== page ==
Co-chairs of the Ad Hoc Working Group on Implementation of ITTO’s New Financing Architecture, Jennifer Conje (United States of America) and John Leigh (Peru), introduce draft objectives for ITTO’s four programme lines on day 3 of the 56th Session of the International Tropical Timber Council.
12 November 2020: The Co-chairpersons of the ITTO Finance Architecture ad hoc Working Group (AHWG), Jennifer Conje (United States of America) and John Leigh (Peru), presented its report yesterday to the virtually convened 56th Session of the International Tropical Timber Council on, amongst other matters, agreed objectives for ITTO’s four programme lines (adopted at ITTC55). The AHWG worked on the objectives at the request of Council to guide the development and financing of project proposals, the streamlining of the regular project cycle and the concept note approach.
The AHWG on Implementation of ITTO’s New Financing Architecture, set out 3–5 objectives for each programme line and gave a detailed presentation on the new streamlined project cycle. Ms Conje outlined four funding scenarios to Council delegates and explained that the “virtual informed feedback loop”—put in place by the Council—would add transparency to the project cycle and enable members to provide feedback to the Secretariat before funding agreements are entered into with potential donors.
Delegates from Côte d’Ivoire, the European Union, Indonesia, Panama, Peru, Switzerland, the United States of America, the Civil Society Advisory Group, the Trade Advisory Group and the producer spokesperson spoke from the floor on this agenda item. Their comments addressed, among other things, the comprehensiveness of the objectives and programme lines; the need to operationalise the pilot programmatic approach in the implementation of the financing architecture and other administrative measures; the fate of project proposals already submitted in previous project cycles; and the role of national focal points in the financial architecture.
The full range of discussions on this and other agenda items will be summarized in the final report of the 56th Session of the Council.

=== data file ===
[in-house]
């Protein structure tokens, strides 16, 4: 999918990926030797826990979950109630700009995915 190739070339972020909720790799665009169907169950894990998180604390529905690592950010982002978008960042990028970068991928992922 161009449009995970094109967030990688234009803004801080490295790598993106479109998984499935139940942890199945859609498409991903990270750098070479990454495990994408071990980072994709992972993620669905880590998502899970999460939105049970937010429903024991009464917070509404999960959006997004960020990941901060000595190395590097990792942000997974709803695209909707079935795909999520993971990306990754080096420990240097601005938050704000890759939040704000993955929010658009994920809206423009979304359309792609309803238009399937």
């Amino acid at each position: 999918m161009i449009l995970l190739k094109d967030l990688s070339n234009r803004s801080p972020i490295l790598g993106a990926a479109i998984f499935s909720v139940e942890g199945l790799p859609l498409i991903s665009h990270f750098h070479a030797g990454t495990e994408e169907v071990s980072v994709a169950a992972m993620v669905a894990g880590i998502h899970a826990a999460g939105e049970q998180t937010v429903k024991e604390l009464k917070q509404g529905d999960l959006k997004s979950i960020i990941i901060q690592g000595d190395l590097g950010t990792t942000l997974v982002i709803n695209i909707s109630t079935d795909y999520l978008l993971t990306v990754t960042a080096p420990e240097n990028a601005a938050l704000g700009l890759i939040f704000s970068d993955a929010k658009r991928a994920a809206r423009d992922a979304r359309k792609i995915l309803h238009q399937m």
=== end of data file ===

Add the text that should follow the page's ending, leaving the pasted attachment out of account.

Also on day 3:
- Council Chairperson Björn Merkell presented the report of the Advisory Board, a body established by the Council in 2019 to advice the Executive Director on the implementation of the pilot programmatic approach. The board will continue to meet every four months for the duration of the pilot phase, which is due to be completed at the end of 2022.
- The Council was informed that quorum was achieved, with 33 producers (720 votes) and 24 consumers (825 votes) represented at the session.
The Committee on Economics, Statistics and Markets (CEM) and the Committee on Forest Industry (CFI) met jointly on day 3. The two committees approved three projects and one pre-project for funding, discussed related policy work, and decided to postpone further project ex-post evaluations until the easing of COVID-19-imposed travel restrictions. The committees will meet again later in the week to complete their joint agenda.
The CEM-CFI officially closed a project in the Philippines implemented between 2013 and 2019 by the Forest Management Bureau to develop and test a national forest stock monitoring system (NFSMS). The project was financed by the governments of Australia, Japan, the Republic of Korea and the United States of America.
ITTO Secretariat systems analyst Li Qiang reported that the NFSMS established by this project includes a “back to the stump” traceability system that can track logs in the forest through primary processing into lumber. The system can be used, among other matters, to demonstrate chain of custody.
The NFSMS, which involves the use of QR codes, enables the issuance of VLO certificates certifying that timber shipments are legally sourced and harvested from verifiable sources. Mr Li stated hence, the NFSMS can serve as a legality assurance mechanism by demonstrating that traded wood and wood products nationwide are legally sourced.
The Philippines Department of Environment and Natural Resources plans to adopt the system at a national scale, and the Forest Management Bureau aims to expand it to encompass plywood, veneer and imported logs and lumber.
The International Tropical Timber Council meets at least once a year to discuss a wide-ranging agenda aimed at promoting sustainable tropical forest management and the trade of sustainably produced tropical timber.
Daily coverage of the session by IISD reporting services is available at https://enb.iisd.org/forestry/itto/ittc56/